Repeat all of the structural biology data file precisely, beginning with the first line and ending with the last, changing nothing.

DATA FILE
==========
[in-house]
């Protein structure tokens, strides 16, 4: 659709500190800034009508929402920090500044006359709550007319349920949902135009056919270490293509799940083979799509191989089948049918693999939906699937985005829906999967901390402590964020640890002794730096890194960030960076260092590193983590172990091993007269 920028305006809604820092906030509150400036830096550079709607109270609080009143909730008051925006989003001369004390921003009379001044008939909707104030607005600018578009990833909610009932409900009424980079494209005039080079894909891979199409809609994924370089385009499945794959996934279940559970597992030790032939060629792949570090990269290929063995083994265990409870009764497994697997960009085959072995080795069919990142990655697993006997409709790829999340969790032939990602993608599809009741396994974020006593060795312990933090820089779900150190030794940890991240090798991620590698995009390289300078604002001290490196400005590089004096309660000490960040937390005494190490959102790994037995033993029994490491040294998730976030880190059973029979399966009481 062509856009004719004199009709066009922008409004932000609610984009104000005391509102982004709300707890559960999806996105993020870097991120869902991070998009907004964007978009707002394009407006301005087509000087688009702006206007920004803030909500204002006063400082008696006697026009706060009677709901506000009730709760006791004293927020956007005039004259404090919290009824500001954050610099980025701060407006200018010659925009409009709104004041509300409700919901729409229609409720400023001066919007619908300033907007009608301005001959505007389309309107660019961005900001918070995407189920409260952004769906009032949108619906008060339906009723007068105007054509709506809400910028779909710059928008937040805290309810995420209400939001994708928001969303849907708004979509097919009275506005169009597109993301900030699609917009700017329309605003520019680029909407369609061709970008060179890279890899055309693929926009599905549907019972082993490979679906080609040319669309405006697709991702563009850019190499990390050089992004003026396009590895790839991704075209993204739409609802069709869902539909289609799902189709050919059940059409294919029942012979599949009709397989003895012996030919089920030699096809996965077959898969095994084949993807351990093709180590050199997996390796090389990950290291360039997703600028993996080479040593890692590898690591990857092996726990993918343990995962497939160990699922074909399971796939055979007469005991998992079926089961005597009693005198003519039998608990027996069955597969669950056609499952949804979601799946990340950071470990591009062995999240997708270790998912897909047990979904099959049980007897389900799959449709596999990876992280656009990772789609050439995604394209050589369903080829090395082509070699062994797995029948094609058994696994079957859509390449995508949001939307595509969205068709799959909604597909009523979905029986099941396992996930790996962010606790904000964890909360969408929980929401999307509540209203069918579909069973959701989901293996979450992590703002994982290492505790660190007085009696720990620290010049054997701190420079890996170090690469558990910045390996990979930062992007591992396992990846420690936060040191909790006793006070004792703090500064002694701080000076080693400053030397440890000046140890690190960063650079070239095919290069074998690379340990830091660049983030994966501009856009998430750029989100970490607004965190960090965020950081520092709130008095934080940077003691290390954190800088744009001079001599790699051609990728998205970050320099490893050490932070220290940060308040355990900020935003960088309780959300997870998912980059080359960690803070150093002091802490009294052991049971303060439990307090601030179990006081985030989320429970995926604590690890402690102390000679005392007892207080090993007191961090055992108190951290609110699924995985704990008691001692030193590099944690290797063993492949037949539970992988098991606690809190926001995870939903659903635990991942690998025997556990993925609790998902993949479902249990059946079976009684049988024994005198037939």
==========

[in-house]
């Protein structure tokens, strides 16, 4: 659709500190800034009508929402920090500044006359709550007319349920949902135009056919270490293509799940083979799509191989089948049918693999939906699937985005829906999967901390402590964020640890002794730096890194960030960076260092590193983590172990091993007269 920028305006809604820092906030509150400036830096550079709607109270609080009143909730008051925006989003001369004390921003009379001044008939909707104030607005600018578009990833909610009932409900009424980079494209005039080079894909891979199409809609994924370089385009499945794959996934279940559970597992030790032939060629792949570090990269290929063995083994265990409870009764497994697997960009085959072995080795069919990142990655697993006997409709790829999340969790032939990602993608599809009741396994974020006593060795312990933090820089779900150190030794940890991240090798991620590698995009390289300078604002001290490196400005590089004096309660000490960040937390005494190490959102790994037995033993029994490491040294998730976030880190059973029979399966009481 062509856009004719004199009709066009922008409004932000609610984009104000005391509102982004709300707890559960999806996105993020870097991120869902991070998009907004964007978009707002394009407006301005087509000087688009702006206007920004803030909500204002006063400082008696006697026009706060009677709901506000009730709760006791004293927020956007005039004259404090919290009824500001954050610099980025701060407006200018010659925009409009709104004041509300409700919901729409229609409720400023001066919007619908300033907007009608301005001959505007389309309107660019961005900001918070995407189920409260952004769906009032949108619906008060339906009723007068105007054509709506809400910028779909710059928008937040805290309810995420209400939001994708928001969303849907708004979509097919009275506005169009597109993301900030699609917009700017329309605003520019680029909407369609061709970008060179890279890899055309693929926009599905549907019972082993490979679906080609040319669309405006697709991702563009850019190499990390050089992004003026396009590895790839991704075209993204739409609802069709869902539909289609799902189709050919059940059409294919029942012979599949009709397989003895012996030919089920030699096809996965077959898969095994084949993807351990093709180590050199997996390796090389990950290291360039997703600028993996080479040593890692590898690591990857092996726990993918343990995962497939160990699922074909399971796939055979007469005991998992079926089961005597009693005198003519039998608990027996069955597969669950056609499952949804979601799946990340950071470990591009062995999240997708270790998912897909047990979904099959049980007897389900799959449709596999990876992280656009990772789609050439995604394209050589369903080829090395082509070699062994797995029948094609058994696994079957859509390449995508949001939307595509969205068709799959909604597909009523979905029986099941396992996930790996962010606790904000964890909360969408929980929401999307509540209203069918579909069973959701989901293996979450992590703002994982290492505790660190007085009696720990620290010049054997701190420079890996170090690469558990910045390996990979930062992007591992396992990846420690936060040191909790006793006070004792703090500064002694701080000076080693400053030397440890000046140890690190960063650079070239095919290069074998690379340990830091660049983030994966501009856009998430750029989100970490607004965190960090965020950081520092709130008095934080940077003691290390954190800088744009001079001599790699051609990728998205970050320099490893050490932070220290940060308040355990900020935003960088309780959300997870998912980059080359960690803070150093002091802490009294052991049971303060439990307090601030179990006081985030989320429970995926604590690890402690102390000679005392007892207080090993007191961090055992108190951290609110699924995985704990008691001692030193590099944690290797063993492949037949539970992988098991606690809190926001995870939903659903635990991942690998025997556990993925609790998902993949479902249990059946079976009684049988024994005198037939």